A baby who suffered brain trauma after allegedly being “shaken repeatedly” by her sitter could be affected by mental difficulties for the rest of her life.
Syeda Begum, 29, has gone on trial at the High Court in Aberdeen accused of causing the infant to suffer bleeding on her brain and from her eyes while babysitting her on New Year’s Day in 2017.
The child was critically ill when taken to hospital in an ambulance and needed help breathing.
She suffered seizures in the days afterwards and was not deemed fit to return home for nearly a fortnight.
Lynne McDonald, a specialist doctor in general paediatrics and part of the child protection team at Royal Aberdeen Children’s Hospital, took care of the girl in the days after she was admitted.
Yesterday, Dr McDonald said that subsequent examinations of the baby had indicated that she is developing normally “at the moment” – but warned that how she could be affected later in life remains unknown.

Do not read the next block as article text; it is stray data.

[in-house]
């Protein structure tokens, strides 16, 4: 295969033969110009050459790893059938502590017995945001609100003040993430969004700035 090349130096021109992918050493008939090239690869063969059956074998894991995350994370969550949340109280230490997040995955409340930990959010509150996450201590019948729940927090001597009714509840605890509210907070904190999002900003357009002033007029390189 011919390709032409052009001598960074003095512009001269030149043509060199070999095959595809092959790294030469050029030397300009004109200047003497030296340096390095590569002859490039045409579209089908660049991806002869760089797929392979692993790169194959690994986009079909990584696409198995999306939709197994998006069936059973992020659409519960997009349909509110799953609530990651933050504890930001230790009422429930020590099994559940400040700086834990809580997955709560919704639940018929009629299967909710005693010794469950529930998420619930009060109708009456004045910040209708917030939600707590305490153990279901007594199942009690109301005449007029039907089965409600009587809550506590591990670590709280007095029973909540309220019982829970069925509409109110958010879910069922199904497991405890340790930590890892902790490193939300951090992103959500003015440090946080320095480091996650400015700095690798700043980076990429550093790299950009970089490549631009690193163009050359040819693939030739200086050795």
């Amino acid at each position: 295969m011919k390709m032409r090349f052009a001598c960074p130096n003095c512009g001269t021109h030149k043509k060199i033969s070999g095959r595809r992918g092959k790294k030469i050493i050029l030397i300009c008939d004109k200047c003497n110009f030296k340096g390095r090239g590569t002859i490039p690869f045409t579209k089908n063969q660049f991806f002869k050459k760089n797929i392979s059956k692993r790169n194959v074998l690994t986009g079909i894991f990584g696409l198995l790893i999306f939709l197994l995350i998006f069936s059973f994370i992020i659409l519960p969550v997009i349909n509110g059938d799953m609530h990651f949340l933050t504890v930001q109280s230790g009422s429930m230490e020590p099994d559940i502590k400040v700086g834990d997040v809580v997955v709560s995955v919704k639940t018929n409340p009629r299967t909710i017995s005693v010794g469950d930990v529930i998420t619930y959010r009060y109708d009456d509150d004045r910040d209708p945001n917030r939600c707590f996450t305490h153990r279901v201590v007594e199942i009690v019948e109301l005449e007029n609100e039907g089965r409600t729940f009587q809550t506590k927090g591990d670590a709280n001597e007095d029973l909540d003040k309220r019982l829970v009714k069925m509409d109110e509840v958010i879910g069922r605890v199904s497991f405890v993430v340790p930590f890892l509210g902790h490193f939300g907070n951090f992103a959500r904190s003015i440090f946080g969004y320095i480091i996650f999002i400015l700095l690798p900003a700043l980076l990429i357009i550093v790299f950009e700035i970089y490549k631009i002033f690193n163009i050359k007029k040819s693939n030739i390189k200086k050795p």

Dr McDonald said: “The nature of her head injury was such that she potentially could still have problems in the future.
“These wouldn’t be gross neurological problems, but she could have issues with intelligence, learning, memory and concentration.
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“These, and her behaviour, are all things that could still be impacted by having had a severe head injury as an infant.”
The jury of seven men and eight women were shown medical records which described the baby as “floppy and blue” when paramedics arrived at Begum’s property on Headland Road in Aberdeen.
Defence advocate, Frances Connor, talked Dr McDonald through the child’s hospital stay and her improving health.
Ms Connor suggested that some of the baby’s symptoms could have been caused by having a cold.
She also highlighted that the child’s father had asked if the baby had been shaken.
Ms Connor said: “In discussions with police and social workers days after the baby was admitted, her dad asked about shaking.
“He stated that a friend mentioned it to him.”
The baby suffered seizures while in hospital and prosecutors allege that she was shaken to her “severe injury, permanent impairment and danger of her life”.
Earlier this week, experts in child brain and eye injuries agreed that it was most likely the child’s injuries were caused by being violently shaken.
The trial, before Lord Uist, will continue next week.